Wednesday, July 8, 2015
Color me impressed. Just when I thought the Spice&Wolf light novels couldn't get any better, I read this one and found myself blown away. There is a lot that I loved about this particular and not a whole lot that I didn't like.
Volume 3 starts off sometime after volume 2, obviously. Holo and Lawrence are traveling north, presumably to find Holo's hometown of Yoitsu. Right from the very start of this volume, we can already see how close the two of them are. Their banter is friendly yet witty, and Lawrence seems to have matured some, as shown by the ease at which he can return fire when Holo tries getting the better of him. Just after reading through the first few pages, I can feel the bond these two have.
It's not all fun and games, however, and like the past two volumes, this one has its share of danger--though not quite the same time as we've seen in volumes 1 and 2. While the danger in the previous two volumes was much more likely to end in death, bankruptcy, or both, this one is more than likely to have an even more bitter conclusion. The tension I felt as I read this volume was palpable from the moment things started going down hill for our heroes.
I think what I enjoyed the most about this volume was the sheer emotion being put into each scene. I felt like I could practically feel what Lawrence was feeling. His despair was my own. His desperation washed over me like a typhoon. Every time something happened to increase the tension, I felt like a string being drawn until I was ready to snap. This volume may have been a little shorter than the last two, but don't let that fool you. The tension and emotions put into this volume top the previous two by a wide margin.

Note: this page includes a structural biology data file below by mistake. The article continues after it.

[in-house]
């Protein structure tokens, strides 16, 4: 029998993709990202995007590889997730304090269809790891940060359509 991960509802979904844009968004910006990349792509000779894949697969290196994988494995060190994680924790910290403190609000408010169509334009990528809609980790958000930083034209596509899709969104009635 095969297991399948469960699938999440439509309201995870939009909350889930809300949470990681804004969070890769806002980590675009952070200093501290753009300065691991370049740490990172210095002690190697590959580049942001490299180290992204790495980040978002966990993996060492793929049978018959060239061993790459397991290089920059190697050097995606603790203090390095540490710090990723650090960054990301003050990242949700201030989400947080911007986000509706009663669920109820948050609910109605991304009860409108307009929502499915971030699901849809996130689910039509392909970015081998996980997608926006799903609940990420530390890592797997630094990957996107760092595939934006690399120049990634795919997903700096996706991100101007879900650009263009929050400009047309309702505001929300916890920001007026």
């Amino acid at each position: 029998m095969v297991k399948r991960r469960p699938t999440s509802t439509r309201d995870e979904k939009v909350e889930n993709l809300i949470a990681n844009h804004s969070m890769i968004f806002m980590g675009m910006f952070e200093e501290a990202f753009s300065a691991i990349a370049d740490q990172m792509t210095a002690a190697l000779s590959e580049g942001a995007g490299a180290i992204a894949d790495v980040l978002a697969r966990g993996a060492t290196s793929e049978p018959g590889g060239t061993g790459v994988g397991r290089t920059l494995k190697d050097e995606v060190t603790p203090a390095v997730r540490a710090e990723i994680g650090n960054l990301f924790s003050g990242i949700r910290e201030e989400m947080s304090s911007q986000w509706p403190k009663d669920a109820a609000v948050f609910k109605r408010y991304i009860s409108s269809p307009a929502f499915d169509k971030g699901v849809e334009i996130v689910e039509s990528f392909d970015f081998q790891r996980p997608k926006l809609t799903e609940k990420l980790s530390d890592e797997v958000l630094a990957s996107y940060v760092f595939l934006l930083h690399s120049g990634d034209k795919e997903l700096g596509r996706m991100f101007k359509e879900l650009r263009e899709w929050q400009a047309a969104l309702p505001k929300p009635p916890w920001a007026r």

This volume also had a higher focus on the relationship between Holo and Lawrence. More specifically, it focused on Lawrences feelings for Holo. During this volume, Lawrence was forced to reevaluate his relationship with the Wise Wolf of Yoitsu. We really get a glimpse inside of his mind and see his internal struggle. I also like this volume because we come to understand Lawrence a little better. Despite being experienced in mercantile and matters of economics, he is lacking in just about every other department, especially when it comes to relationships of any kind. This volume showed his flaws better than any of the previous ones, I feel, and it made him seem much more human. Even Holo got her moment to shine, a segment where you could really sympathize with her, which I felt made her seem less Sue-like and revealed the flaws that she has.
Overall, I felt this volume was quite possibly the best of the bunch. It was definitely my all-time favorite.